You might remember acts of kindness that have gone viral like the man who saved a rabbit from the California wildfires, the strangers who bought a fast-food worker a car so he wouldn’t have to walk six miles every day, or the stranger who saved a woman on the subway. People like this most likely will always do acts of kindness and be altruistic simply because it’s their default reaction. Some people have a natural tendency to prioritize the well-being of others without even thinking about it.

While it’s nice to know that such people exist on one end of the spectrum, most of the population can be found more towards the middle of the range.

Millions of people are kindhearted, generally good, and more introspective. Therefore, when it comes to doing an act of kindness, they may debate it for a while.

50% of the time, the average person may assume that someone else will help; the other 50% of the time, that same person may do an act of kindness themselves. It’s a delicate balance that happens even without us thinking about it.

What would it take to tip the scales towards 51% acts of kindness?

I believe it would take a belief that altruism and genuine kindness can and do exist — full stop.

If we all hold each other to the belief that altruism does exist, then I believe more people will give themselves permission to do acts of kindness.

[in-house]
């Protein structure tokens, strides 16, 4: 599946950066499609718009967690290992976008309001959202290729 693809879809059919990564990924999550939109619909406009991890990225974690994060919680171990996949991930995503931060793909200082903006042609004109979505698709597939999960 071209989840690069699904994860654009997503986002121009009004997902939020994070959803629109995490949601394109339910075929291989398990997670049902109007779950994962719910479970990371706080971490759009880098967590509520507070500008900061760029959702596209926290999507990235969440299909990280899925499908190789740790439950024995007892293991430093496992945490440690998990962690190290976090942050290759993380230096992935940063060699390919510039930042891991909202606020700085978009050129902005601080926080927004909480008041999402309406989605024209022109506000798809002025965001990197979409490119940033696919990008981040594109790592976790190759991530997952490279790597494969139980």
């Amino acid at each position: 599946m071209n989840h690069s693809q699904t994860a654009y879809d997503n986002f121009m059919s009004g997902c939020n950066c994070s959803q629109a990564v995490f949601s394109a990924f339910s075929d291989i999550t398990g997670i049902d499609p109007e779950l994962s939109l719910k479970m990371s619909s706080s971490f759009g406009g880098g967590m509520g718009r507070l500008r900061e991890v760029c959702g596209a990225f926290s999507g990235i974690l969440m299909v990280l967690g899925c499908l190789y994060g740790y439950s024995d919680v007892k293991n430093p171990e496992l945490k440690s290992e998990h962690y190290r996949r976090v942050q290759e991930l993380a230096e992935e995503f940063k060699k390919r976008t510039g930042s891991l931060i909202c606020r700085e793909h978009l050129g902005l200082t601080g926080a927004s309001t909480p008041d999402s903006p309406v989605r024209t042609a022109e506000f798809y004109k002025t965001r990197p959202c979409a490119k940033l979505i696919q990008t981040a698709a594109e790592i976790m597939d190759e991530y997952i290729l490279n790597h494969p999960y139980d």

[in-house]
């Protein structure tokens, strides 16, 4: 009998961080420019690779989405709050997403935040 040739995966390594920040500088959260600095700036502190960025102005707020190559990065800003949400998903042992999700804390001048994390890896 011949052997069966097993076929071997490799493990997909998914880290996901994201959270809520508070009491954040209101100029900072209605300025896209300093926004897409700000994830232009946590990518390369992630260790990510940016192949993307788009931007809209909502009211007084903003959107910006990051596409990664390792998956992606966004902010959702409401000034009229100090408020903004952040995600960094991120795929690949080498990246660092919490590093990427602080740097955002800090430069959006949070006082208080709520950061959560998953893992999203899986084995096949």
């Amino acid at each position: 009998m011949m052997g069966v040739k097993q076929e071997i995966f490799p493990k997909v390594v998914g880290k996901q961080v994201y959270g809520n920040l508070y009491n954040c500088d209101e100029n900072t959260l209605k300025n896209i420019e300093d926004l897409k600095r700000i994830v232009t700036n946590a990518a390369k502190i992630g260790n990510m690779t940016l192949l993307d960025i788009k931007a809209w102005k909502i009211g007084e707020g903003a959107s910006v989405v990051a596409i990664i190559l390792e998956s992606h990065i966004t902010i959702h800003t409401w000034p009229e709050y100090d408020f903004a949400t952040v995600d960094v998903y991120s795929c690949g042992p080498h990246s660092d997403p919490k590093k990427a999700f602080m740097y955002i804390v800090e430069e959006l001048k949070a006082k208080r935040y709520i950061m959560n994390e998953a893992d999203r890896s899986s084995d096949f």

To support my perspective, I’ll offer an analogy to the recent legalization of marijuana. There are three different kinds of people: those who will use marijuana regardless of its legal standings; those who were curious about it and may be inclined to try it now that it’s legal; those who have no interest whatsoever and will not be influenced by legalization. Studies show that, even though the rate of increase is lower than what was initially projected, marijuana use has increased since it was legalized. The elimination of the legal hurdle may have been enough to motivate people who were curious, but who abstained due to the law and public opinion.

So, is it possible that we will see an increase in acts of kindness if we eliminate the mental hurdle caused by the debate over altruism?

Yes, I do believe so.

[1] Merriam-Webster definition of ‘Altruism’: unselfish regard for or devotion to the welfare of others; behavior by an animal that is not beneficial to or may be harmful to itself but that benefits others of its species

[2] Cambridge English Dictionary definition of ‘Altruism’: showing a wish to help or bring advantages to others, even if it results is a disadvantage to yourself

[3] Collins Dictionary definition of ‘Altruism’: if your behavior or motives are altruistic, you show concern for the happiness and welfare of other people rather than for yourself

[4] MacMillan Dictionary definition of ‘Altruism’: thinking or behaving in a way that shows you care about other people and their interests more than you care about yourself